Public sector accountability styles in Europe comparing accountability and control of agencies in the Netherlands, Norway, Switzerland and the UK

Published date01 January 2024
AuthorThomas Schillemans,Sjors Overman,Matthew Flinders,Per Laegreid,Martino Maggetti,Yannis Papadopoulos,Matthew Wood
Date01 January 2024
Subject MatterArticles
Public Policy and Administration
2024, Vol. 39(1) 125146
© The Author(s) 2022
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DOI: 10.1177/09520767221098292
Public sector accountability
styles in Europe comparing
accountability and control of
agencies in the Netherlands,
Norway, Switzerland and the
Thomas Schillemansand Sjors Overman
Utrecht University, Utrecht, the Netherlands
Matthew Flinders
University of Sheff‌ield, Sheff‌ield, UK;
Sir Bernard Crick Center for the Public Understanding of Politics, Sheff‌ield, UK
Per Laegreid
Department of Administration and Organization Theory, University of Bergen, Bergen, Norway
Martino Maggetti
Political Science at the Institute of Political Science (IEP), Laboratory for the Analysis of Governance, Public
Policy in Europe (LAGAPE), University of Lausanne, Lausanne, Switzerland
Yannis Papadopoulos
Political Science at the IEP, University of Lausanne, Lausanne, Switzerland
Matthew Wood
Politics, Department of Politics and International Relations, University of Sheff‌ield, Sheff‌ield, UK
This paper develops and applies the concept of accountability styles for analyzing and
comparing accountability practices in different countries. This is relevant as there is
considerable scholarship on public sector accountability but only very few comparative
Corresponding author:
Thomas Schillemans, Public Governance at Utrecht University, Bijlhouwerstraat 6, Utrecht 3511 zc, the
studies. Extant studies have shown that national styles of accountability are both marked
by convergence as well as the resilience of national differences. The concept of ac-
countability style is adopted to describe and interpret how and why accountability
practices differ between administrative systems. It does so by analyzing practices of
accountability of public sector agencies in four European democracies with different state
traditions: the Netherlands, Norway, Switzerland and the UK. These countries vary with
regards to state strength (interventionist propensity) and administrative concentration
(high or low centralization). The analysis focuses on the accountability of armslength
agencies which lends itself for comparisons across counties. The paper shows that the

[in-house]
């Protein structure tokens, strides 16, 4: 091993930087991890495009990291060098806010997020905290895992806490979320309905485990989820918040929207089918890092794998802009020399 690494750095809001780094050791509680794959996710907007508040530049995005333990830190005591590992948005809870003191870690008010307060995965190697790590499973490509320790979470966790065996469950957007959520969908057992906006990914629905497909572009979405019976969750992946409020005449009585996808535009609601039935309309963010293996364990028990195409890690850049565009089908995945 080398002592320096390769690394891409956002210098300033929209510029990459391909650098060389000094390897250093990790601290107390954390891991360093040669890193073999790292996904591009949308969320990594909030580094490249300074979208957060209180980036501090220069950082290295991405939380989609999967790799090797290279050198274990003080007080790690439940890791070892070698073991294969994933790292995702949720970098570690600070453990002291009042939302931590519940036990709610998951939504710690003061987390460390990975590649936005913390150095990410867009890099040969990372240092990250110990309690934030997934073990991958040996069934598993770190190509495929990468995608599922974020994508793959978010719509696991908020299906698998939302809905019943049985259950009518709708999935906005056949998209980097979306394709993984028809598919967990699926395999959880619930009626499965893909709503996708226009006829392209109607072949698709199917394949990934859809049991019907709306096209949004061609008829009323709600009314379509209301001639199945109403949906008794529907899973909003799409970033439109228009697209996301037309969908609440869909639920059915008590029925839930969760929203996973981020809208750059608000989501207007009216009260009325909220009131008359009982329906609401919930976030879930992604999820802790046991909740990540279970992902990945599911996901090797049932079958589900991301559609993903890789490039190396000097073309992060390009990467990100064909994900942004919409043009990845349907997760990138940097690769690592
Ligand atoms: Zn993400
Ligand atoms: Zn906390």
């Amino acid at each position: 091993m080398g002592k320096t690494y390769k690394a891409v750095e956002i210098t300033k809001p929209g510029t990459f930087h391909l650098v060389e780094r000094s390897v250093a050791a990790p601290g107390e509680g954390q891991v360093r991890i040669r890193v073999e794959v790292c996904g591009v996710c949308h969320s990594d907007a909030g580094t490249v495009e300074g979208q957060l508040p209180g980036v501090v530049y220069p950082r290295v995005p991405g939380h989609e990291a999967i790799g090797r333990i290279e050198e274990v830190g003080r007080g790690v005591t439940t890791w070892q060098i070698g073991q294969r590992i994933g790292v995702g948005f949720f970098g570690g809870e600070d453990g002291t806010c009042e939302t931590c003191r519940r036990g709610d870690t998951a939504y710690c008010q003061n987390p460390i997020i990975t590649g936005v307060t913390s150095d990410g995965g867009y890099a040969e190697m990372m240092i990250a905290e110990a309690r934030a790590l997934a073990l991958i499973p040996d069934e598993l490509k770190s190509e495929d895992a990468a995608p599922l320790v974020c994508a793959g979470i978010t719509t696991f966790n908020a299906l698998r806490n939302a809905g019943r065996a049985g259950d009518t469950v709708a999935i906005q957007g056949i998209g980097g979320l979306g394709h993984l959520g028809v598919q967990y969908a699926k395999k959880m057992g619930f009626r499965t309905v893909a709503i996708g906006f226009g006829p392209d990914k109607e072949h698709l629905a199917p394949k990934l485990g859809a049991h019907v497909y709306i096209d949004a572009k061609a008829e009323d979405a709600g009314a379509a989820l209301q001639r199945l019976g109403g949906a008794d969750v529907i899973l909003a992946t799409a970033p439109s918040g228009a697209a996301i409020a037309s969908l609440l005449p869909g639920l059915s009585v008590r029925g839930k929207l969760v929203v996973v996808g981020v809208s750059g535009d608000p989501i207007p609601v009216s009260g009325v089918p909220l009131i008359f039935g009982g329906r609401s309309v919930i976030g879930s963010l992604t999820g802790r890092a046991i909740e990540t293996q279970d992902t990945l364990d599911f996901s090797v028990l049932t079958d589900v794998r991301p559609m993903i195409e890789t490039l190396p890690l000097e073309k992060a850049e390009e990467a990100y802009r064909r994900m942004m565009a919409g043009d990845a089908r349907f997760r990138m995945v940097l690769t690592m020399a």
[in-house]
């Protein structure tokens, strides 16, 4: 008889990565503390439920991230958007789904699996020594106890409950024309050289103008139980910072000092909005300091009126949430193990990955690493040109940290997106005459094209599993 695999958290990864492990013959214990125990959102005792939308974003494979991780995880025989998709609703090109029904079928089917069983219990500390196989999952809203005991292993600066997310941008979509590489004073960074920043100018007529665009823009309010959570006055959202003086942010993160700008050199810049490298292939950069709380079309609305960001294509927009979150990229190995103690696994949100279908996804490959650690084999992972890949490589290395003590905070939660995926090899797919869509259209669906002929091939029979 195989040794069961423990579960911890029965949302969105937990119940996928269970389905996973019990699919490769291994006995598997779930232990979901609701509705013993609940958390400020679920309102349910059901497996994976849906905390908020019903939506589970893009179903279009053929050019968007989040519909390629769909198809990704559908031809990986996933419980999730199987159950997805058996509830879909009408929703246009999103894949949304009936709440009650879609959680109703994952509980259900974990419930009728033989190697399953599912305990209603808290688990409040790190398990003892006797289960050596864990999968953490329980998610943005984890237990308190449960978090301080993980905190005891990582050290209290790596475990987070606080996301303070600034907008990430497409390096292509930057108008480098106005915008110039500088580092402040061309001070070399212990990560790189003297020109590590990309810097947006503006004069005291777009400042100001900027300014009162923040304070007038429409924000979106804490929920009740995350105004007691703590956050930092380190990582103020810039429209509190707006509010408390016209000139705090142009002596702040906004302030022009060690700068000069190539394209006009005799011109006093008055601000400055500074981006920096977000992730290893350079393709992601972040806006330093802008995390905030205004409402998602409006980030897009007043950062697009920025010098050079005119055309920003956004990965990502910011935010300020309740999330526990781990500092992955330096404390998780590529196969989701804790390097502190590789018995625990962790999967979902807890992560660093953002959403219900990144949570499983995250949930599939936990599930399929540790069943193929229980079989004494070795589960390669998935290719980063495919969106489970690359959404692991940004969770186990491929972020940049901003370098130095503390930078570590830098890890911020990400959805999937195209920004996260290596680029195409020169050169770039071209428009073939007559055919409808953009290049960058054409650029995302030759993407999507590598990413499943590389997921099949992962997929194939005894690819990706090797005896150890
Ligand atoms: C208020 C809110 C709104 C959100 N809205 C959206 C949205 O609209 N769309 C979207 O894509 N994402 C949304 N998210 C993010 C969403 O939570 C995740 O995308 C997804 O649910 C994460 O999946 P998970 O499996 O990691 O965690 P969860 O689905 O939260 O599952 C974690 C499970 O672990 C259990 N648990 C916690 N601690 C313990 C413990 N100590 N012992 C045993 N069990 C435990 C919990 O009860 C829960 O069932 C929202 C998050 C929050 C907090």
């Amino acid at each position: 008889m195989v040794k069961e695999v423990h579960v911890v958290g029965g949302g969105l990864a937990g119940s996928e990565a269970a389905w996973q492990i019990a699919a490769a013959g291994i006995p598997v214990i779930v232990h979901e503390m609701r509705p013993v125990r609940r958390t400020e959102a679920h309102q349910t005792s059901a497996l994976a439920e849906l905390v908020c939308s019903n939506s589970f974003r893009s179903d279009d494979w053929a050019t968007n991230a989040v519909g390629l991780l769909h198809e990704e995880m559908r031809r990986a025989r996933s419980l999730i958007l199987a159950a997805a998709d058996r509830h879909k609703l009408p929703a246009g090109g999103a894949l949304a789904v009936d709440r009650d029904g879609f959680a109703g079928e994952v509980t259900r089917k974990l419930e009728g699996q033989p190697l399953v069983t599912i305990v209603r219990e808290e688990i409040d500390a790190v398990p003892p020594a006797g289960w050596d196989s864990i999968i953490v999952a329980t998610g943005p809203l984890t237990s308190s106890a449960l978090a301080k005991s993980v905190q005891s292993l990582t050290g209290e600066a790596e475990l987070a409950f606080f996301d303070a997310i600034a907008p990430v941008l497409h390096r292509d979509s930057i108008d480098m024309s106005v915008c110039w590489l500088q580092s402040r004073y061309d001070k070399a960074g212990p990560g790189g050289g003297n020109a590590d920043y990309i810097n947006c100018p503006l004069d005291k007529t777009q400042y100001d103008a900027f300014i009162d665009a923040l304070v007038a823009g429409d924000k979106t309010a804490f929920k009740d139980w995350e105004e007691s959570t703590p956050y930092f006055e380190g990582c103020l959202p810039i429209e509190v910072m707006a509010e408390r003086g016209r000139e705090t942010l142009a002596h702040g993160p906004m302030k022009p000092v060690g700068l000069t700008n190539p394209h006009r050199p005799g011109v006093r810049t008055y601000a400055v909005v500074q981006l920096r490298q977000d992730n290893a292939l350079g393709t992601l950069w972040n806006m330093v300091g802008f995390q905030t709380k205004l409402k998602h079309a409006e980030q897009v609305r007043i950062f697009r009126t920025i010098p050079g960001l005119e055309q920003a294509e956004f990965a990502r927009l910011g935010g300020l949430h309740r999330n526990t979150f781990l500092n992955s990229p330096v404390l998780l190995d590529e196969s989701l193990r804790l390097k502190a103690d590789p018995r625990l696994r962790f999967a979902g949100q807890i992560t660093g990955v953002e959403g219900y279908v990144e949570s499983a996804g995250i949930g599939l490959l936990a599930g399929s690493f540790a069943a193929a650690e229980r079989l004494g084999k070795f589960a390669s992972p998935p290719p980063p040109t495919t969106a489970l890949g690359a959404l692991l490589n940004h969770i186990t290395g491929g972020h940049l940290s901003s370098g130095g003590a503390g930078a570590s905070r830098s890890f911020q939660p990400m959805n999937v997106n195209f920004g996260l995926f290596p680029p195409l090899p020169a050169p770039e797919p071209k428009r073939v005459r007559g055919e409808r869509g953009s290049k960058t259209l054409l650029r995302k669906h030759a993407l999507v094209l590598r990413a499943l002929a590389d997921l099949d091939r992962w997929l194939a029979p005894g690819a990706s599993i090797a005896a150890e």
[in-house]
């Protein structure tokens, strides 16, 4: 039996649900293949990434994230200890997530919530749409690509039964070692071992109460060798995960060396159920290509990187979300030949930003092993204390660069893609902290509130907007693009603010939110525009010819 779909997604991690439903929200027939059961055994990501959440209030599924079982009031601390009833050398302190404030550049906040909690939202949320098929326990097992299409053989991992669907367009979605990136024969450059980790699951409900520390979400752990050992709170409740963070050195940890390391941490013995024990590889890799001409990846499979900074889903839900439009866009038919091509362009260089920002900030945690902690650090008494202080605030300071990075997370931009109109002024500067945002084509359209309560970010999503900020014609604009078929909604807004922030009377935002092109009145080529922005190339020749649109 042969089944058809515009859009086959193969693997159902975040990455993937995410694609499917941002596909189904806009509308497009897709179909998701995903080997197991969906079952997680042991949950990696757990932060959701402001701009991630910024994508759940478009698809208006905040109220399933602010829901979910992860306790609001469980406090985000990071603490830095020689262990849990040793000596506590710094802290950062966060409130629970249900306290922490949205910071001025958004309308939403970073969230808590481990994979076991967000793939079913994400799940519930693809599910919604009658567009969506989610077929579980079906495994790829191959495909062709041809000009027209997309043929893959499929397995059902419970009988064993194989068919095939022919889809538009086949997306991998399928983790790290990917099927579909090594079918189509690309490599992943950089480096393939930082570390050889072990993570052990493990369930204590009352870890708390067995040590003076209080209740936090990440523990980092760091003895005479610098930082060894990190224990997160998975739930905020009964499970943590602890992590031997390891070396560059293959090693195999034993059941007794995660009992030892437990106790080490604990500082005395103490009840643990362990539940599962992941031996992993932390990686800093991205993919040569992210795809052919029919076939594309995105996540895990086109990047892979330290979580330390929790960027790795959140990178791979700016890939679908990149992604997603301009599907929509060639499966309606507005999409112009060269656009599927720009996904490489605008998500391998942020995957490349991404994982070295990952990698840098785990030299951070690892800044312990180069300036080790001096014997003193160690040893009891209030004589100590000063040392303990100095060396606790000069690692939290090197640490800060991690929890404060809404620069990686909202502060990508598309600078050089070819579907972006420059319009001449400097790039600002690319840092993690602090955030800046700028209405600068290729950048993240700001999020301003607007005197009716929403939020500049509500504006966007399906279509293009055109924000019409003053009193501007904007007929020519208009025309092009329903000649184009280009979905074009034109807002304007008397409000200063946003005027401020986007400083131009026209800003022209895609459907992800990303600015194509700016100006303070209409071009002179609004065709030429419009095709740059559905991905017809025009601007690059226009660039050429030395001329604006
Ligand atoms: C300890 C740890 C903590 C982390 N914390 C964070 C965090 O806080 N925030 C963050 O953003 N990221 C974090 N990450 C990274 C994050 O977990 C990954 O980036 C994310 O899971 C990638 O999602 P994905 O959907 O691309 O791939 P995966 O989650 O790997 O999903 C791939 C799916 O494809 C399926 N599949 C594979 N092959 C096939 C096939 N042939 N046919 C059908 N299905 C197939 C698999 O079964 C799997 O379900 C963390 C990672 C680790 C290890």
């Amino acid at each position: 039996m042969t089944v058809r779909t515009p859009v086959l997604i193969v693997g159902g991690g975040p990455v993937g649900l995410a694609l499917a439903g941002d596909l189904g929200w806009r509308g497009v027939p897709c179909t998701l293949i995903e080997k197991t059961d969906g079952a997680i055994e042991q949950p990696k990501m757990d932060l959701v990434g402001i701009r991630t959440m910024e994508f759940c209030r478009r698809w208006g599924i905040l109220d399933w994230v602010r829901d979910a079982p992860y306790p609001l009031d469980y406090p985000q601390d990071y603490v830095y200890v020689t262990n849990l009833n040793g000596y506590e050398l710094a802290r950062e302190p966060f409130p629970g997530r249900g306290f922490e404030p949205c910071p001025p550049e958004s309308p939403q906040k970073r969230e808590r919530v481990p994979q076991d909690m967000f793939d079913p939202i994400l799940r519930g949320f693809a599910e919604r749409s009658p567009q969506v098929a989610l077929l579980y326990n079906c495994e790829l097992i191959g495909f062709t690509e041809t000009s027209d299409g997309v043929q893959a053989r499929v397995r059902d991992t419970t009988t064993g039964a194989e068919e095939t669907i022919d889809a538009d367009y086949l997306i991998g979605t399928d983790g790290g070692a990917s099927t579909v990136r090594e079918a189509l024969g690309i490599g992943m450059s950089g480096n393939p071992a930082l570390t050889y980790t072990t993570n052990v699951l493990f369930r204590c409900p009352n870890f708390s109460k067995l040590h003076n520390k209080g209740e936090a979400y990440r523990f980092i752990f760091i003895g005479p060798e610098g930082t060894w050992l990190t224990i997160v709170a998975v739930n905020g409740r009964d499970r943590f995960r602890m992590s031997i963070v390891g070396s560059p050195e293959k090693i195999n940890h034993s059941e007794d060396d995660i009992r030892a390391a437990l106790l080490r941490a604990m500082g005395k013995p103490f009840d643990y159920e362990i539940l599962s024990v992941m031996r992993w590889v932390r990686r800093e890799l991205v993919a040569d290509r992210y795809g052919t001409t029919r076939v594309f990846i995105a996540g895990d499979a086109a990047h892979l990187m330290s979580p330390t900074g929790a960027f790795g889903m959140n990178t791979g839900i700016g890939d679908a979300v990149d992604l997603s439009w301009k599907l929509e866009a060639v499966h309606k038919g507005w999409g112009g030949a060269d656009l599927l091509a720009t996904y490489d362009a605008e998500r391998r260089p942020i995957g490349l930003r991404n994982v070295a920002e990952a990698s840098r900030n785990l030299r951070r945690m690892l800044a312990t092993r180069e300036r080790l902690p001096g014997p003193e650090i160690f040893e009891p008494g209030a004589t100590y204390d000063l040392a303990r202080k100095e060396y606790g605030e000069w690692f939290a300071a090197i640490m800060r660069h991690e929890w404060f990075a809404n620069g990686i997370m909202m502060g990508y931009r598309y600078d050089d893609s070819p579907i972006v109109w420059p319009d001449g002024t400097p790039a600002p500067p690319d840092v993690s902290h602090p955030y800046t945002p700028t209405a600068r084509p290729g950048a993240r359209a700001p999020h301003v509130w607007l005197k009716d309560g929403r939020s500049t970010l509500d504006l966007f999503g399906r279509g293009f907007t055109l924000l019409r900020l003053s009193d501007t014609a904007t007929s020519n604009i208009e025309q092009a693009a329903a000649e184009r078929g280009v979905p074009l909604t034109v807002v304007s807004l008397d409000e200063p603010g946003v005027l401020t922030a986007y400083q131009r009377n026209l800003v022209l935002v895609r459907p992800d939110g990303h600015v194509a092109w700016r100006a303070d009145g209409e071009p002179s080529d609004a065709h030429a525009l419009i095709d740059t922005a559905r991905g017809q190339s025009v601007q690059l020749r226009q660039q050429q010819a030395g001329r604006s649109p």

national political-administrative context crucially shapes practices of accountability and
accountability regimes of agencies. The Norwegian accountability style is characterized as
centralized and convenient. The UK-style is equally centralized yet not so convenient as
it incurs high accountability-process costs on agencies. Switzerland is marked by limited
hierarchical accountability. And the Dutch accountability style is comparatively broad
and informal. State strength and administrative concentration explain some of the
variance while historical legacies explain additional national variations.
Accountability styles, accountability, administrative tradition, agencies, comparative
public administration
Accountability is a key issue in contemporary public administration, as governments have
delegated many tasks to lower-level bodies (Bovens, 2007;Thomann et al., 2018;
Willems and Van Dooren, 2012). While there is a burgeoning literature on accountability
in public administration, there is very little comparative scholarship. Most research has
been conducted in stand-alone studies (Brandsma, 2014;Yang, 2012). A large part of the
literature is of a conceptual nature, aiming to def‌ine a minimal conceptual consensus
(Bovens, 2007;Willems and Van Dooren, 2012) or an understanding of the varying
meanings individuals attach to accountability (Overman et al., 2021;Sinclair, 1995). On
that basis, typologies have been construed that help to understand the conf‌lictual logics of
accountability with which decision-makers cope. Scholars for instance distinguish po-
litical from administrative, legal and professional accountability (Romzek and Dubnick,
1987;Thomann et al., 2018) or distinguish between accountability for f‌inancial issues,
compliance with standards and policy-outcomes (Behn, 2001). Beyond that, there are
generic theories that help explain the dynamics of accountability, such as most notably the
principal-agent framework (Strøm et al., 2006), institutional theory (Olsen, 2017), but
also reputational approaches to accountability (Busuioc and Lodge, 2017). These studies
have many merits, yet they do not address the question how accountability may differ
between administrative contexts.
The few extant comparative accountability studies in Europe suggest this is a gap in the
literature in need of scholarly attention. These studies show that accountability practices
differ considerably between European countries, even when they belong to the same
126 Public Policy and Administration 39(1)

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